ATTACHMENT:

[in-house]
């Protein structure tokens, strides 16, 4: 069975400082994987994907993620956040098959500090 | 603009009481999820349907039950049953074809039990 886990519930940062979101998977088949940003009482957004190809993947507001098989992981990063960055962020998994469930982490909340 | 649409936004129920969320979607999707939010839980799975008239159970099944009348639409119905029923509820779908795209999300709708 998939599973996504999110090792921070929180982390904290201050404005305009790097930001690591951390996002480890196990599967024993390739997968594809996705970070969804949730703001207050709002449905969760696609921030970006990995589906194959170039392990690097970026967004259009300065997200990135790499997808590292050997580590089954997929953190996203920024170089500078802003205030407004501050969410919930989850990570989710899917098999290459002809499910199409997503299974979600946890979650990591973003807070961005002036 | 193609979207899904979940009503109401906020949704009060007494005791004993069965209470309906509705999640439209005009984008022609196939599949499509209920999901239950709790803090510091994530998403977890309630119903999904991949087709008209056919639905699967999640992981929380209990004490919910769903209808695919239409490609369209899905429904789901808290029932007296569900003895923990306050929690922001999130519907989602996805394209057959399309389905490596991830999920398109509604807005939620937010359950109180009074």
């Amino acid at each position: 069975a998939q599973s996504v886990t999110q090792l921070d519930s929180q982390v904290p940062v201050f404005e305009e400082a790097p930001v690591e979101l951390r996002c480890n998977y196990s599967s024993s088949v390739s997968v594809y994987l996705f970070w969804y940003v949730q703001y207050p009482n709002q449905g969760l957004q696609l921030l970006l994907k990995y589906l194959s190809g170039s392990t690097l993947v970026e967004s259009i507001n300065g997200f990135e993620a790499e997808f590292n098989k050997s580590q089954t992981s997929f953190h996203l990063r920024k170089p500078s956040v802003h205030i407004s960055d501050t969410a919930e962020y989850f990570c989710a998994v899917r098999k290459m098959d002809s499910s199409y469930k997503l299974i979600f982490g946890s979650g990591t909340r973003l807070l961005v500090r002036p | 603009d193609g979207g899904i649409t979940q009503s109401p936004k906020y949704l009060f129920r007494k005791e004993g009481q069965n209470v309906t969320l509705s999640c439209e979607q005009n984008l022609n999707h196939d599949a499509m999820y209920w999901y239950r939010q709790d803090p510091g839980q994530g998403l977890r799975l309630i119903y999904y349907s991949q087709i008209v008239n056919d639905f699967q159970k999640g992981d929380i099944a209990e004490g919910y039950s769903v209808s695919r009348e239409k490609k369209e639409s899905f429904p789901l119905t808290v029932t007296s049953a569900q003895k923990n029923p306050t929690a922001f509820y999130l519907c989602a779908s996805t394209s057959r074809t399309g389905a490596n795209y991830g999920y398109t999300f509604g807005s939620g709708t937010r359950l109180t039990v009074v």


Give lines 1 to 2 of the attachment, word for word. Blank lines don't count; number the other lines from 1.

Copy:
[in-house]
């Protein structure tokens, strides 16, 4: 069975400082994987994907993620956040098959500090 | 603009009481999820349907039950049953074809039990 886990519930940062979101998977088949940003009482957004190809993947507001098989992981990063960055962020998994469930982490909340 | 649409936004129920969320979607999707939010839980799975008239159970099944009348639409119905029923509820779908795209999300709708 998939599973996504999110090792921070929180982390904290201050404005305009790097930001690591951390996002480890196990599967024993390739997968594809996705970070969804949730703001207050709002449905969760696609921030970006990995589906194959170039392990690097970026967004259009300065997200990135790499997808590292050997580590089954997929953190996203920024170089500078802003205030407004501050969410919930989850990570989710899917098999290459002809499910199409997503299974979600946890979650990591973003807070961005002036 | 193609979207899904979940009503109401906020949704009060007494005791004993069965209470309906509705999640439209005009984008022609196939599949499509209920999901239950709790803090510091994530998403977890309630119903999904991949087709008209056919639905699967999640992981929380209990004490919910769903209808695919239409490609369209899905429904789901808290029932007296569900003895923990306050929690922001999130519907989602996805394209057959399309389905490596991830999920398109509604807005939620937010359950109180009074």